HAVANA, Sept 26 (Reuters) -- Cuban authorities said Saturday Hurricane
Georges had caused five deaths and widespread damage, but President
Fidel Castro vowed the communist-ruled island would be strong in the face
of both future hurricanes and "ideological winds."
He and other Cuban officials were clearly pleased that Cuba had escaped
more serious loss of life during Georges' two-day trek across the island,
especially in comparison with other parts of the Caribbean, where it killed
more than 280 people.
Opening a national meeting of Cuba's neighbourhood block committees on
Friday night, Castro said Cuba's organized and unified response to the
hurricane showed the strength of its one-party political system.
Cuba was ready to resist both hurricanes and what he called "ideological
winds, the winds of corruption with which imperialism seeks to damage the
Revolution," the 72-year-old leader told delegates to a Congress of Cuba's
Committees for the Defense of the Revolution in Havana.
"Ideas cannot be carried away, cannot be blown down by winds," Castro
said, drawing a parallel between the hurricane and foreign pressure,
especially from the United States, for political change on the island.
Officials said the evacuation of more than half a million people, including
several thousand foreign tourists, helped prevent serious loss of life in Cuba
during the hurricane.
"With the same speed with which we can evacuate thousands of people, we
can also arm thousands of combatants," Castro said, referring to his
country's state of military readiness in case of attack.
Civil Defense officials reported a total of five deaths as a result of
three through electrocution by exposed or downed power lines and two
caused by drowning in floodwaters.
The most serious impact of the hurricane was likely to be economic.
Preliminary reports from eastern and central provinces hit by the hurricane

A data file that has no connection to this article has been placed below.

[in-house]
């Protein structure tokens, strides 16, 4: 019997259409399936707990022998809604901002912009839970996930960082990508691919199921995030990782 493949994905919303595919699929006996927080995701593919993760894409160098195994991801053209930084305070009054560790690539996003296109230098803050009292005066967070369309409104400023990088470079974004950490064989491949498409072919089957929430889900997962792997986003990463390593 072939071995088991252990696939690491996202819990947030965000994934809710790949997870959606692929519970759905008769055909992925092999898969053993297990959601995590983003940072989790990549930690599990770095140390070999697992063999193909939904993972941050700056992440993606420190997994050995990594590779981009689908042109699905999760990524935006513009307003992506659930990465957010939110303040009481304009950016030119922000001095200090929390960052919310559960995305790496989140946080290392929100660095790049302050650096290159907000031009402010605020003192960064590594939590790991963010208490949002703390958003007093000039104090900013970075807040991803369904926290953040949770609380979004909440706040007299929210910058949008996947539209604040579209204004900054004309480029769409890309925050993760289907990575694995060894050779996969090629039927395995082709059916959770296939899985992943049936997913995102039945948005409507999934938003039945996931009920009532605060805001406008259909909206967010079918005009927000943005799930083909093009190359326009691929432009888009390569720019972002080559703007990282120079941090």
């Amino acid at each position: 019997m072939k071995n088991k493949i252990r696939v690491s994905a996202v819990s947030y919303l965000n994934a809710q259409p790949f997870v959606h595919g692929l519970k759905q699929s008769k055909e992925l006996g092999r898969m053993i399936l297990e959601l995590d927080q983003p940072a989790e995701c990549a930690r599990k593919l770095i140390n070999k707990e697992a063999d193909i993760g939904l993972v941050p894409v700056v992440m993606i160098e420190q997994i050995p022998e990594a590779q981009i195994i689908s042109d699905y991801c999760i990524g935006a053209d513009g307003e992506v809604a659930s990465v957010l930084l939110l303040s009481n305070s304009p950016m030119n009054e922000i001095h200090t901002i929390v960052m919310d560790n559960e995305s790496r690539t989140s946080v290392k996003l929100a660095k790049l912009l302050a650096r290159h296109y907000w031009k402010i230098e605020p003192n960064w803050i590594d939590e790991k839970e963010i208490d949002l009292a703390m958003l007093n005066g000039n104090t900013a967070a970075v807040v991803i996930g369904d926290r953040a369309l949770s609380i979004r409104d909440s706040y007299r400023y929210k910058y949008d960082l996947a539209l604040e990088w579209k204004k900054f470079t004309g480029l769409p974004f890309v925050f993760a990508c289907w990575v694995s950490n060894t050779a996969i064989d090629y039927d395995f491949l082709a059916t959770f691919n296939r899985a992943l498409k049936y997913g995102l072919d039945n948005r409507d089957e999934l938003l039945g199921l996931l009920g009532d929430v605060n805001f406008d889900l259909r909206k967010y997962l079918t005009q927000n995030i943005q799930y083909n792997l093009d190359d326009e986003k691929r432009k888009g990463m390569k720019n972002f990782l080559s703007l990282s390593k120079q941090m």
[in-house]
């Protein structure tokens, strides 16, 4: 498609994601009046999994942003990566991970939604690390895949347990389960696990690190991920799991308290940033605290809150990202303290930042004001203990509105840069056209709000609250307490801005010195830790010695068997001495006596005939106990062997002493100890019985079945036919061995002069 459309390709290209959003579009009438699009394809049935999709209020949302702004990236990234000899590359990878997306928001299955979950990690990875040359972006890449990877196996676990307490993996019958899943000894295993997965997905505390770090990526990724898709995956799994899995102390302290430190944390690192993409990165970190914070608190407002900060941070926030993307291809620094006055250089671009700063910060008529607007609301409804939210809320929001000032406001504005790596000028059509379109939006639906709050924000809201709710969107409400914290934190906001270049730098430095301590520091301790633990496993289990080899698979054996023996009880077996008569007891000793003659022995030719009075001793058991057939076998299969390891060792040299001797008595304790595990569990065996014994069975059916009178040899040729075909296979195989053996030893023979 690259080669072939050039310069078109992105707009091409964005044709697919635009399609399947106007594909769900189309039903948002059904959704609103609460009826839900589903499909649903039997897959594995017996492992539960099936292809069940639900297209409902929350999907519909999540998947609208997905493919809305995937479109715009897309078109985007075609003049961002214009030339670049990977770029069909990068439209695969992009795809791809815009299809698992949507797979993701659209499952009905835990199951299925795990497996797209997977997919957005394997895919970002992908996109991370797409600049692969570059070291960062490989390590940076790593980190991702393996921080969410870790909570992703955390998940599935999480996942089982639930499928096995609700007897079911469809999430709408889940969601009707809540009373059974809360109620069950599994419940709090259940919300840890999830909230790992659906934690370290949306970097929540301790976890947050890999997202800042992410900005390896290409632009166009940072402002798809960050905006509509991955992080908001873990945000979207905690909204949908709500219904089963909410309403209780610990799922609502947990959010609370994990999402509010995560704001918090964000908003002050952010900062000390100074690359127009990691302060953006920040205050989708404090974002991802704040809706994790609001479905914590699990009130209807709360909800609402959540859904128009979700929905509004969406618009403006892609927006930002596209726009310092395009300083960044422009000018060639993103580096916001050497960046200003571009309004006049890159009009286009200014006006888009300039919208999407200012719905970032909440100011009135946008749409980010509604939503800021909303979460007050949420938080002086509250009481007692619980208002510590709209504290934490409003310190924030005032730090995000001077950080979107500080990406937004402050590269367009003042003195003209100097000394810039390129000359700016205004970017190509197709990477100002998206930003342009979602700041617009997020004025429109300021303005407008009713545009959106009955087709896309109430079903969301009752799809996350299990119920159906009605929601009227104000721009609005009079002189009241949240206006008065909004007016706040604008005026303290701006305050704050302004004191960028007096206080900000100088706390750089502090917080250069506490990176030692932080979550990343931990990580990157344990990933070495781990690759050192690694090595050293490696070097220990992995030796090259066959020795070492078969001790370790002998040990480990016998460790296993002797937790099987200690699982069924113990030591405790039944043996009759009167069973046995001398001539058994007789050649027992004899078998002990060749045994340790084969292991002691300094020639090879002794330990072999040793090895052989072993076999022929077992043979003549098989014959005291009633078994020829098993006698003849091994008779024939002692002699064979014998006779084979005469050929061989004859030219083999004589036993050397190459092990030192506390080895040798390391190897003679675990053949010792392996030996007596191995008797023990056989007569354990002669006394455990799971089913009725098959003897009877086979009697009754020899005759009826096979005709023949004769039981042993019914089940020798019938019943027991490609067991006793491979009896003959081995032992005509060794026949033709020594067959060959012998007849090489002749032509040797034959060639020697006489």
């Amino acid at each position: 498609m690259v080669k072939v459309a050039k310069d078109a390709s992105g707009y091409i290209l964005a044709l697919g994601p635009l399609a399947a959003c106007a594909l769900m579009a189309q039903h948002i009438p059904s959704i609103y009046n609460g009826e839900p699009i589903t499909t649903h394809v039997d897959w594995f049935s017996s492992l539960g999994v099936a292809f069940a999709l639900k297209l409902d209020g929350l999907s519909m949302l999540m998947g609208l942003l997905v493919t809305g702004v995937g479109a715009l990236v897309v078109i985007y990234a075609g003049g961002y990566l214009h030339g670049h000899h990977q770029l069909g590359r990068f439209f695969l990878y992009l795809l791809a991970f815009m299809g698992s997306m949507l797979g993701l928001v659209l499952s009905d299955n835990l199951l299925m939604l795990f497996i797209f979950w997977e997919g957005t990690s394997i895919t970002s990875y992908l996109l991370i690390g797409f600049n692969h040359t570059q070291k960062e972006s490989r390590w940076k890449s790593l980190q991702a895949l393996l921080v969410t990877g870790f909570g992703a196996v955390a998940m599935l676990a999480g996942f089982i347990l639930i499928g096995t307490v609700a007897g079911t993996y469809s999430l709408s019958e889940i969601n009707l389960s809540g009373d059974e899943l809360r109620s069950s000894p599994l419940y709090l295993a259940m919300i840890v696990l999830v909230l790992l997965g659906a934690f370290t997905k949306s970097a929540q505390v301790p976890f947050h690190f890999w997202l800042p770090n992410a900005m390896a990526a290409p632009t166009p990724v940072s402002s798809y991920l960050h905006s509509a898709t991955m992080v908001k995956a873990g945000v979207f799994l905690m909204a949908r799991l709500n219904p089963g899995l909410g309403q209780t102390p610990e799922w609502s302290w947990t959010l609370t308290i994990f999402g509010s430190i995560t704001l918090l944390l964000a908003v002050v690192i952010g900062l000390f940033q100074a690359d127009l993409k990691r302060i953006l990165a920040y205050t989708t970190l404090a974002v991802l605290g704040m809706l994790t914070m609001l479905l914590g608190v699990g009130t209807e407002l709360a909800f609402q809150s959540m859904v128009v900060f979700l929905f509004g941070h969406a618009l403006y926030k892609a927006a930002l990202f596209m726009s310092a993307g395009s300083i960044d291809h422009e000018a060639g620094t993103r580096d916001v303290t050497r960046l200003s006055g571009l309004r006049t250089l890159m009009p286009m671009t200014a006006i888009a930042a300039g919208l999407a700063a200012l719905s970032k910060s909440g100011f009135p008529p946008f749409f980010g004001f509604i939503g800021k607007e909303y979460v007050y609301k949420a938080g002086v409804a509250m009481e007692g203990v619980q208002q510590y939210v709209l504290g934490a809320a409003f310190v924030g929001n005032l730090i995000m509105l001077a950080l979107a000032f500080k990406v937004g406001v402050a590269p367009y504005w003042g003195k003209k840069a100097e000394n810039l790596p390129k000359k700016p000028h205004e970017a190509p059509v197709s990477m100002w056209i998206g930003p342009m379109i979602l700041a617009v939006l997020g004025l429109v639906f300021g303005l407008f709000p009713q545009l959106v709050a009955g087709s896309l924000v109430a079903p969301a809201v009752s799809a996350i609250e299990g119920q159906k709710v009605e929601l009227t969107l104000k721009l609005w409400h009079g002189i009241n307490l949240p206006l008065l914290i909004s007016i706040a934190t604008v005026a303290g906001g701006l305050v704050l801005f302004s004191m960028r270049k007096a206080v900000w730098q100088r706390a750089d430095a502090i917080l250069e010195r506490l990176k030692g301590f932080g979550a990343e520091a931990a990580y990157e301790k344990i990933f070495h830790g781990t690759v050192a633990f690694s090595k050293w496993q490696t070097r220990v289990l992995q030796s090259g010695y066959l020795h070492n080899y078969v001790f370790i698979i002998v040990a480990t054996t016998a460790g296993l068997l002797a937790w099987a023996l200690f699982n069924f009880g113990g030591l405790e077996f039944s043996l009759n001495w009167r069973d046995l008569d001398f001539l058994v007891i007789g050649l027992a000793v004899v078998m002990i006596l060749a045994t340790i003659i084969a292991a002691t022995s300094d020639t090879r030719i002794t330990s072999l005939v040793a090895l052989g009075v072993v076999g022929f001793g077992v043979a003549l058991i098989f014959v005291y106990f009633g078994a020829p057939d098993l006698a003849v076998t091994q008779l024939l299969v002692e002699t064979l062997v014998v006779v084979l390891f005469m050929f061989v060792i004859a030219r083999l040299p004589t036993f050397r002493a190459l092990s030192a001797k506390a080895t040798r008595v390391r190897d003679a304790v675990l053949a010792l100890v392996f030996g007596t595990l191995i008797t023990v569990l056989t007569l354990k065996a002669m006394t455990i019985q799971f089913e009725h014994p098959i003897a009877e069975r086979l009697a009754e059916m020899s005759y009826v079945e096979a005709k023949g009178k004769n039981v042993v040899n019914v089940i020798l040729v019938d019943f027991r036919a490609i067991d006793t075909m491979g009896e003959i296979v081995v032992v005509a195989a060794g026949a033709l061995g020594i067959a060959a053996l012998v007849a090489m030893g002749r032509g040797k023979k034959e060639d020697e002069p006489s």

pointed to extensive damage to homes, power lines, infrastructure, transport
routes and food and export crops, especially bananas, coffee and sugar
The island can ill afford such losses at a time when it is still struggling
achieve economic recovery after several years of deep recession triggered
by the collapse of the former Soviet bloc and worsened by a continuing U.S.
Plantations of bananas, an important food staple in Cuba, were the worst
by the hurricane. The country's biggest fruit banana plantation, La Cuba in
central Ciego de Avila province, reported potential losses of up to 70
The island's hard currency coffee crop, though small by world standards,
was also badly affected. In the main growing area in eastern Cuba, coffee
bushes were broken by winds and falling trees and their ripening berries
blown to the ground.
Many provinces reported areas of sugar cane either flooded or badly blown
about by the hurricane. Efforts were under way to drain the floodwaters to
prevent damage to the growing sugar crop, traditionally Cuba's most
The effects of the hurricane threatened to further hamper Cuba's already
struggling sugar industry, which this year recorded its lowest harvest in some
50 years, of around 3.2 million tons, or even less, according to some
Wind damage to the roofs of sugar mills was also reported.
But the hurricane did bring one benefit in the form of much-needed rainfall
for Cuba's eastern provinces, which had been suffering one of the worst
droughts in recent history.
The United Nations World Food Program had appealed to the international
community on September 1 for contributions for a $27 million emergency
food aid operation for the drought-hit areas.
Cuban authorities said the heavy rain dumped by Georges had filled
reservoirs, watered parched fields and also improved grazing conditions for
Hotels and tourist installations on the island generally appeared to have
escaped with only minor damage.
Copyright 1998 Reuters.